While lifting at more than 90% of an athlete's 1-rep max may be ideal for gaining strength, working at a percentage that high skews the risk-reward ratio toward risk in some populations. No need to have your mother-in-law banging out heavy singles.
Whether it's older folks, the injured, or athletes who have a lot more to lose by getting hurt than they have to gain by adding five pounds to their squat, consider each individual's situation. I always remind people that we lift weights to improve quality of life, not to brag about stats.
6. Fatigue: Impose or Remove?
During a "loading" week, volume will rise. If you're deloading, though, that volume will fall. Aside from beginner strength training programs, volume should never plateau for several weeks in a row.
7. Muscle Imbalance
In Part 1 (Bulletpoint 4) of my five-part Correcting Bad Posture series, I talked about how I like to use a 2:1 pull-to-push ratio for those with significant upper-body muscle imbalances. In addition to upping the sets, you can also use higher rep schemes. So, something like this would be an easy way to accumulate more volume:
A1) Chest-Supported Row - Neutral Grip: 4x8
A2) Low Incline Barbell Press: 3x6
Effectively, you're not only getting more total sets in favor of "postural balance," you're also getting more reps per set.
8. Neural Efficiency/Muscle Fiber Predominance
Some athletes - especially those who tend to have slow-twitch muscle fiber dominance - always seem to need more sets on their strength exercises. Oftentimes, a previous history of endurance training - whether it's high school soccer or a dedicated running career - has made them less efficient at tapping into high-threshold motor units.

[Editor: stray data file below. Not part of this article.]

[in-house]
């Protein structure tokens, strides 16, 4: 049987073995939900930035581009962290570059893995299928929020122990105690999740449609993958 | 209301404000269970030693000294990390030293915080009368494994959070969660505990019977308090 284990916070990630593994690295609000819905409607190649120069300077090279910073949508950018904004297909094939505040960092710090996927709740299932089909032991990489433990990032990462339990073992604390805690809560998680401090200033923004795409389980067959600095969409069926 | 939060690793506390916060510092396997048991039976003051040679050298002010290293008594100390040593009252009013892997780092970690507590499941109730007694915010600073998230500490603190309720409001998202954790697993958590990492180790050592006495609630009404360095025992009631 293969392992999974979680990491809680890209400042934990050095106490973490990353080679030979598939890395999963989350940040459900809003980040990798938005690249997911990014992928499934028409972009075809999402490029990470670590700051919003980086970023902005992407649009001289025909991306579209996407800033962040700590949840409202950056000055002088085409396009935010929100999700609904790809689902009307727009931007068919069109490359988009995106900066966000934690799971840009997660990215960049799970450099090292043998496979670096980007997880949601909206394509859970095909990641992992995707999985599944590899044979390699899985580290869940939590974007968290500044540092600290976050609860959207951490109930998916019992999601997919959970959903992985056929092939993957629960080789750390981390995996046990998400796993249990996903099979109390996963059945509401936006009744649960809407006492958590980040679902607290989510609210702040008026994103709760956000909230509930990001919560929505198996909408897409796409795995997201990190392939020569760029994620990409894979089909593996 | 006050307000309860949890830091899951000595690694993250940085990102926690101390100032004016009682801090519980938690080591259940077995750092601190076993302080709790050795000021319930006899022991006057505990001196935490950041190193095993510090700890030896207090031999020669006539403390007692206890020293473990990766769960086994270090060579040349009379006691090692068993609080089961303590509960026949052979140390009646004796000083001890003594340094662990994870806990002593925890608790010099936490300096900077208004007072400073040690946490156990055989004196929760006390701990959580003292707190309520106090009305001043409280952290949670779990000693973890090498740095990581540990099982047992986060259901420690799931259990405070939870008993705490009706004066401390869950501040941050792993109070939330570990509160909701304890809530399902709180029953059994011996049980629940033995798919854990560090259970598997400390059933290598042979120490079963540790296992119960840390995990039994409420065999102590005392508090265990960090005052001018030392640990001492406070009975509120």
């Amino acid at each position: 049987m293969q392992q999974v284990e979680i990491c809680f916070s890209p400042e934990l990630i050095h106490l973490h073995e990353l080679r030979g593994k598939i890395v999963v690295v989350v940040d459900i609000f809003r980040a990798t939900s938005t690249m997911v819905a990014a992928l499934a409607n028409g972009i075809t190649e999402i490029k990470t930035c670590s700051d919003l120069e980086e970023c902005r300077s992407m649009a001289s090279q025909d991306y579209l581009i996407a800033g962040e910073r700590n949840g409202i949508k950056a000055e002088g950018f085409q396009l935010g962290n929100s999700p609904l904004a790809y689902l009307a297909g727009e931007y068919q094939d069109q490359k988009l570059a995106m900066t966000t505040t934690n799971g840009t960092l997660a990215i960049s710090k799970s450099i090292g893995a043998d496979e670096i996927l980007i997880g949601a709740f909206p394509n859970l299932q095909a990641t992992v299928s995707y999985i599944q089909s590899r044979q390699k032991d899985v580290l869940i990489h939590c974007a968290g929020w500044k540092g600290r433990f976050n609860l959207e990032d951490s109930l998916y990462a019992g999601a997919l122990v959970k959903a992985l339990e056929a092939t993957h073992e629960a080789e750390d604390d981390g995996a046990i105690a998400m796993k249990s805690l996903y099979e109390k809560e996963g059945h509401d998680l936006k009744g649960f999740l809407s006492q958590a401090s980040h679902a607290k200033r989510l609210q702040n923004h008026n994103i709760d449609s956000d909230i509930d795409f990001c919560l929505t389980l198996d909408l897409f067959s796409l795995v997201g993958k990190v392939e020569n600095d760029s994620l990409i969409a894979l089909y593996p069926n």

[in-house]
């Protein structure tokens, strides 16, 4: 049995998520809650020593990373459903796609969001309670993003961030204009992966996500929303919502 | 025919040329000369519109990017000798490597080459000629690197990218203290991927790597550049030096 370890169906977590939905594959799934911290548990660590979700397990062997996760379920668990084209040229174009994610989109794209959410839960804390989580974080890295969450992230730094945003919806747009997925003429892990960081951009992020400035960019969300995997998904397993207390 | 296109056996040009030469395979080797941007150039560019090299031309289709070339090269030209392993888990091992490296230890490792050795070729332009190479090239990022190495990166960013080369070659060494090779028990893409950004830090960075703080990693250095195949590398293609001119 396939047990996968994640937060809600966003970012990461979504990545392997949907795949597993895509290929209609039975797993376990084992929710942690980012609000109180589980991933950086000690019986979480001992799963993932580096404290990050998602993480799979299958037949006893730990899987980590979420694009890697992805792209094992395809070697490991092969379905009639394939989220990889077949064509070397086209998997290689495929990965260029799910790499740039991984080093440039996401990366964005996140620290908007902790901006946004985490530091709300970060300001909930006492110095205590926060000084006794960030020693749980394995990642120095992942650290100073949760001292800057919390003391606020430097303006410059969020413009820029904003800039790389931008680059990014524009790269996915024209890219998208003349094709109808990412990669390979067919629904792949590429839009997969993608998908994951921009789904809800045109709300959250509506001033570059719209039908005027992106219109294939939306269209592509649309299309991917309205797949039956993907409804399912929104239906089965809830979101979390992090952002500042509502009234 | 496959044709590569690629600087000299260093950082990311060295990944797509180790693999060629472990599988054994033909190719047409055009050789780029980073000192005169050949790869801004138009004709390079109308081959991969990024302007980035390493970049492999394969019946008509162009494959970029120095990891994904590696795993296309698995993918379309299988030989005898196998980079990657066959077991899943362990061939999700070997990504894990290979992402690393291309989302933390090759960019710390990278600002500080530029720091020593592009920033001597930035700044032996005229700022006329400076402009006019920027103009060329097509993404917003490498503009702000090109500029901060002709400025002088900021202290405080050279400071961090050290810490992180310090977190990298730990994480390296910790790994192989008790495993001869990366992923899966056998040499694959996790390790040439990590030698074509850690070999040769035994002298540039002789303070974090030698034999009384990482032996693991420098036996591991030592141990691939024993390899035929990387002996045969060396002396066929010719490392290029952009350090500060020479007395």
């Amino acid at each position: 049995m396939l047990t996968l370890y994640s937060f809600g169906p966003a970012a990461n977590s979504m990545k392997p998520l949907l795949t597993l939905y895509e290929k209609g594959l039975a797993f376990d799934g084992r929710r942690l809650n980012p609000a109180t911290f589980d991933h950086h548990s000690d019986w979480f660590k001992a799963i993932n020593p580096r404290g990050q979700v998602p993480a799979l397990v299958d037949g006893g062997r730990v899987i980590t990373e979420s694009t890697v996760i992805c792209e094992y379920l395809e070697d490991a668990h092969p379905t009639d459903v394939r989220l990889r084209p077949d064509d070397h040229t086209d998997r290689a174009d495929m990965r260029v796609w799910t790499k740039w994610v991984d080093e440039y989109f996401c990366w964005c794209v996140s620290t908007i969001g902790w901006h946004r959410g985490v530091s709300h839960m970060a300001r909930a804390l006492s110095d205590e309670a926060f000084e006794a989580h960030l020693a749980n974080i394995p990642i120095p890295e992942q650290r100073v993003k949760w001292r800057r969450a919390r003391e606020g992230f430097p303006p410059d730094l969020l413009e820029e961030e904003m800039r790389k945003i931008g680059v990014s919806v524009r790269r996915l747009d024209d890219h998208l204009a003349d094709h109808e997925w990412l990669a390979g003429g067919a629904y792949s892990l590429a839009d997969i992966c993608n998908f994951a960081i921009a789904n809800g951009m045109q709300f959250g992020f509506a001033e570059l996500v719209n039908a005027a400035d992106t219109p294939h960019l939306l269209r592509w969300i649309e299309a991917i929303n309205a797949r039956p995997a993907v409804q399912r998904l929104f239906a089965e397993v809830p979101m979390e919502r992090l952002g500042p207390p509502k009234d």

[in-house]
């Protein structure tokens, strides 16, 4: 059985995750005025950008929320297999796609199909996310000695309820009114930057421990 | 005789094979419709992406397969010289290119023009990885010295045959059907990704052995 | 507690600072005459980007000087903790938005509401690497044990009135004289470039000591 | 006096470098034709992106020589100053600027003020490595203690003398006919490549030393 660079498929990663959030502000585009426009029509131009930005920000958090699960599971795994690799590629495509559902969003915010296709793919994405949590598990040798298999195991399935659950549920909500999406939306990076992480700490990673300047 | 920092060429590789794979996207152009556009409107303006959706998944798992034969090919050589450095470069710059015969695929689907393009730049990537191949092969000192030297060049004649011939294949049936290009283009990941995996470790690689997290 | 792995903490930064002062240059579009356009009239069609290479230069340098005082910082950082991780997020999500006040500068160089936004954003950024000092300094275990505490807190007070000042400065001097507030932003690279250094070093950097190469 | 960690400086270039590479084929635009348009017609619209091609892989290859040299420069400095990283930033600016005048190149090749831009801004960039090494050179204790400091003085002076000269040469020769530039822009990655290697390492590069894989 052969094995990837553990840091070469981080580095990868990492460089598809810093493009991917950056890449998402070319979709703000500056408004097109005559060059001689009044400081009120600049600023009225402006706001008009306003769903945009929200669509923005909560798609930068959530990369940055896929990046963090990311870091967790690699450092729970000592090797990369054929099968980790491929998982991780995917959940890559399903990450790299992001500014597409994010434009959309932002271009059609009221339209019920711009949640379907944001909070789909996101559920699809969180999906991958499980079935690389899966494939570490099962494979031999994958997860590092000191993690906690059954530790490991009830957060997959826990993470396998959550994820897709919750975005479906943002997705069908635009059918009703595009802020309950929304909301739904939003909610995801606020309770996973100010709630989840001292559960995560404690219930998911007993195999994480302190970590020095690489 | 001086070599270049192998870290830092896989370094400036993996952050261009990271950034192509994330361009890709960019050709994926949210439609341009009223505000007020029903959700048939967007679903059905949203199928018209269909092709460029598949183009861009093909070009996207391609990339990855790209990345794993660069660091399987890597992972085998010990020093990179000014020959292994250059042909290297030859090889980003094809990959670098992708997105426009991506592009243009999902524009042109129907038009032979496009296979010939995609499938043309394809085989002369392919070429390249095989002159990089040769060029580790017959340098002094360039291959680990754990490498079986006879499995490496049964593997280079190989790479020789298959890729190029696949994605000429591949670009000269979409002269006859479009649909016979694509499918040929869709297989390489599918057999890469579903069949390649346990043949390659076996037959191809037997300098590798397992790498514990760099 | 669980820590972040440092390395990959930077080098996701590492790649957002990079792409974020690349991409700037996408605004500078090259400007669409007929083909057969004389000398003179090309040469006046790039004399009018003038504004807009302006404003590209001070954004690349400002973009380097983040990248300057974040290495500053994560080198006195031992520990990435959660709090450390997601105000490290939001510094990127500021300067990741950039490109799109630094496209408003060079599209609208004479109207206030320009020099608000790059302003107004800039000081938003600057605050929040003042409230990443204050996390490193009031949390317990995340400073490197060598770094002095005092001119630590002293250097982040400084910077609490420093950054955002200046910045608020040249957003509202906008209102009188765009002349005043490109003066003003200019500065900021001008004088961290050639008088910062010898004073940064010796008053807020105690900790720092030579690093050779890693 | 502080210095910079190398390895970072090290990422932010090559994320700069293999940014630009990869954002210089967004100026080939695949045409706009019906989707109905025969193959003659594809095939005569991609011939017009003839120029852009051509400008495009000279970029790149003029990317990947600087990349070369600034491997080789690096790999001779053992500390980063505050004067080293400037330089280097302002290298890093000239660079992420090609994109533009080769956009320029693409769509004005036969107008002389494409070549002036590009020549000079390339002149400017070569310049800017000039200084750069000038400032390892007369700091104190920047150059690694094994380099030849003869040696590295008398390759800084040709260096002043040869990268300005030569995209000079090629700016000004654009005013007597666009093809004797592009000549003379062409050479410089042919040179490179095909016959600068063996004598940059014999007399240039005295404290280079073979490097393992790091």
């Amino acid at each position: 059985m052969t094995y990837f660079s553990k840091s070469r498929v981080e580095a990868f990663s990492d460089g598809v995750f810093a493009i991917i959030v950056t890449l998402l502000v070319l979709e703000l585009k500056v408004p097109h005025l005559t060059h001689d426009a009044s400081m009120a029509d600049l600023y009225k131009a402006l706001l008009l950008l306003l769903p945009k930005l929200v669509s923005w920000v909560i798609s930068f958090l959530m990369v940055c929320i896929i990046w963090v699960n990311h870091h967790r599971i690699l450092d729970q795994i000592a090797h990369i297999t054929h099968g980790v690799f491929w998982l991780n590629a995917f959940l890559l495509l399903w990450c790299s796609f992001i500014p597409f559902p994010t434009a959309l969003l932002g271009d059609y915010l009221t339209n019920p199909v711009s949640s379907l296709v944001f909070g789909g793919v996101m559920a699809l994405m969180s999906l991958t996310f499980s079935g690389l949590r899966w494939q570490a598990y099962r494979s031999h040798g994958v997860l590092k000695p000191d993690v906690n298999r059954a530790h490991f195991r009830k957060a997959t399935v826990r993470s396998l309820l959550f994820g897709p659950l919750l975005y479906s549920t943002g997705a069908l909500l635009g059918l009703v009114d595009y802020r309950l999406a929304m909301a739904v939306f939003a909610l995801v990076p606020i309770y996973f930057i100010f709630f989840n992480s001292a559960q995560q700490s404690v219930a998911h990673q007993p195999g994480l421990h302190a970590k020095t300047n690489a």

The same holds true for female athletes, who always seem to need a little extra volume on strength exercises. It's almost as if females can't ramp up to a max as quickly as men. I don't think you necessarily need to increase reps per set, but definitely consider adding an additional set or two.
9. Metabolic Training
Some programs use a concept called "metabolic resistance training" to improve cardiovascular conditioning and increase energy expenditure to burn fat faster. Generally, in programs like these, you'll need more sets and higher reps to elicit this training effect.
10. Post-Injury Clients
With post-injury clients, keep the sets and reps low and gradually ease them back into more volume. While a non-injured client's sets and reps might be fluctuating up and down to impose and decrease training stress, a post-injury client would gradually increase sets and reps to match their capacity for loading at a particular time.
That said, post-injury clients need sufficient volume to maintain a training effect and keep their head in the game. For someone with shoulder pain, you might have to cut back on pressing movements - but you can really bump up the volume on horizontal pulling sets and reps.
11. Soreness Matters
With our in-season athletes, we want to avoid soreness at all costs. The easiest way to do this is to avoid changing strength exercises, but this isn't really feasible since most athletes get sick and tired of doing the same thing over and over all season.
So, we're careful about strategically substituting new strength exercises during in-season training. Keep things smooth by limiting sets and reps in the first round of a new training program. Let's say that we're doing front squats in-season. We'd go something like this:
- Week 1: 1×3 reps
- Week 2: 3×3 reps
- Week 3: 3×3 reps
- Week 4: 2×3 reps (deload)
This leads me to my final point...
12. Depending on the Season
If an athlete is in-season, less is more. I prefer to have our athletes leave the gym feeling refreshed after their training sessions. They might be completely finished with a lift after only 8 to 10 sets of strength exercises. You can add more sets and reps during the off-season.
While there are always more considerations, these 12 are probably the most crucial to determining the optimal sets and reps of a strength-training program!